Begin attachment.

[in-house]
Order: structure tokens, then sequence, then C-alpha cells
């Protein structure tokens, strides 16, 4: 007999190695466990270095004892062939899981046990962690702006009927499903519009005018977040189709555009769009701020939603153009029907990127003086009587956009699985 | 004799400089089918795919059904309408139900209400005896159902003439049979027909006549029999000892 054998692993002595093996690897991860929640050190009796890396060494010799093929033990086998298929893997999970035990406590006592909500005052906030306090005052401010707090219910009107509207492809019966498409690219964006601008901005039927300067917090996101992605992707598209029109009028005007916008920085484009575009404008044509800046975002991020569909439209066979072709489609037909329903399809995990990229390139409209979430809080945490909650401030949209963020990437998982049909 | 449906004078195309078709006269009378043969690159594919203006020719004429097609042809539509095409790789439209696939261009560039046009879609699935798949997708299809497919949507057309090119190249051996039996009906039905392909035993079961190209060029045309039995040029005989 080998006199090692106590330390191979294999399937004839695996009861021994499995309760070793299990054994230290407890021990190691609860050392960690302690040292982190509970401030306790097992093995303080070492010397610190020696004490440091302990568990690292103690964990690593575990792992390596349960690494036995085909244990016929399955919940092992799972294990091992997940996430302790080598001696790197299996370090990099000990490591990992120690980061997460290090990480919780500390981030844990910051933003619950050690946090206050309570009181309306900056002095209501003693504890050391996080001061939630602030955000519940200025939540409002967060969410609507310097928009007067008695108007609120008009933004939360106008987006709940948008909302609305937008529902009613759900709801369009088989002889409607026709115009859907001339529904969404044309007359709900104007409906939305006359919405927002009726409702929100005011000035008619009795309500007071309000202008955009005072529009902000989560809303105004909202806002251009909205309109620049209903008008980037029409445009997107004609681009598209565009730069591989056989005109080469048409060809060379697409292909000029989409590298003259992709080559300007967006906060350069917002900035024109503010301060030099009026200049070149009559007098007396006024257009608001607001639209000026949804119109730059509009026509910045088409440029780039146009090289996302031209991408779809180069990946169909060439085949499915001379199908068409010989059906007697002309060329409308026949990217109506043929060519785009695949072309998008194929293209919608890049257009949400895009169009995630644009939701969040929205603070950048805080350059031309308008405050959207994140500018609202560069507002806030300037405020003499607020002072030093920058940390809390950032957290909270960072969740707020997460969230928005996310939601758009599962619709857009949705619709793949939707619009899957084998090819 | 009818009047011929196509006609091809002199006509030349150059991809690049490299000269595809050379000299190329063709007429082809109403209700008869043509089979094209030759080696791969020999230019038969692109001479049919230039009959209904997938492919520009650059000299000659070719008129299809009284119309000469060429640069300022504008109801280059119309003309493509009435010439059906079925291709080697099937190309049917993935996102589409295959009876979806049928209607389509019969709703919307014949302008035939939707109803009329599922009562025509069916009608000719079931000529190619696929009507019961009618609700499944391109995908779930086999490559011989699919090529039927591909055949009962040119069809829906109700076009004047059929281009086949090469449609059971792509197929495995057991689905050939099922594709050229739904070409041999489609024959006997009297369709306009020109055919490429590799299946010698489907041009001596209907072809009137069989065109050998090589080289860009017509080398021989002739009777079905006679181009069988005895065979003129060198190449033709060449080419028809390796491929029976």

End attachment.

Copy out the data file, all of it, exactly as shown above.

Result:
[in-house]
Order: structure tokens, then sequence, then C-alpha cells
């Protein structure tokens, strides 16, 4: 007999190695466990270095004892062939899981046990962690702006009927499903519009005018977040189709555009769009701020939603153009029907990127003086009587956009699985 | 004799400089089918795919059904309408139900209400005896159902003439049979027909006549029999000892 054998692993002595093996690897991860929640050190009796890396060494010799093929033990086998298929893997999970035990406590006592909500005052906030306090005052401010707090219910009107509207492809019966498409690219964006601008901005039927300067917090996101992605992707598209029109009028005007916008920085484009575009404008044509800046975002991020569909439209066979072709489609037909329903399809995990990229390139409209979430809080945490909650401030949209963020990437998982049909 | 449906004078195309078709006269009378043969690159594919203006020719004429097609042809539509095409790789439209696939261009560039046009879609699935798949997708299809497919949507057309090119190249051996039996009906039905392909035993079961190209060029045309039995040029005989 080998006199090692106590330390191979294999399937004839695996009861021994499995309760070793299990054994230290407890021990190691609860050392960690302690040292982190509970401030306790097992093995303080070492010397610190020696004490440091302990568990690292103690964990690593575990792992390596349960690494036995085909244990016929399955919940092992799972294990091992997940996430302790080598001696790197299996370090990099000990490591990992120690980061997460290090990480919780500390981030844990910051933003619950050690946090206050309570009181309306900056002095209501003693504890050391996080001061939630602030955000519940200025939540409002967060969410609507310097928009007067008695108007609120008009933004939360106008987006709940948008909302609305937008529902009613759900709801369009088989002889409607026709115009859907001339529904969404044309007359709900104007409906939305006359919405927002009726409702929100005011000035008619009795309500007071309000202008955009005072529009902000989560809303105004909202806002251009909205309109620049209903008008980037029409445009997107004609681009598209565009730069591989056989005109080469048409060809060379697409292909000029989409590298003259992709080559300007967006906060350069917002900035024109503010301060030099009026200049070149009559007098007396006024257009608001607001639209000026949804119109730059509009026509910045088409440029780039146009090289996302031209991408779809180069990946169909060439085949499915001379199908068409010989059906007697002309060329409308026949990217109506043929060519785009695949072309998008194929293209919608890049257009949400895009169009995630644009939701969040929205603070950048805080350059031309308008405050959207994140500018609202560069507002806030300037405020003499607020002072030093920058940390809390950032957290909270960072969740707020997460969230928005996310939601758009599962619709857009949705619709793949939707619009899957084998090819 | 009818009047011929196509006609091809002199006509030349150059991809690049490299000269595809050379000299190329063709007429082809109403209700008869043509089979094209030759080696791969020999230019038969692109001479049919230039009959209904997938492919520009650059000299000659070719008129299809009284119309000469060429640069300022504008109801280059119309003309493509009435010439059906079925291709080697099937190309049917993935996102589409295959009876979806049928209607389509019969709703919307014949302008035939939707109803009329599922009562025509069916009608000719079931000529190619696929009507019961009618609700499944391109995908779930086999490559011989699919090529039927591909055949009962040119069809829906109700076009004047059929281009086949090469449609059971792509197929495995057991689905050939099922594709050229739904070409041999489609024959006997009297369709306009020109055919490429590799299946010698489907041009001596209907072809009137069989065109050998090589080289860009017509080398021989002739009777079905006679181009069988005895065979003129060198190449033709060449080419028809390796491929029976």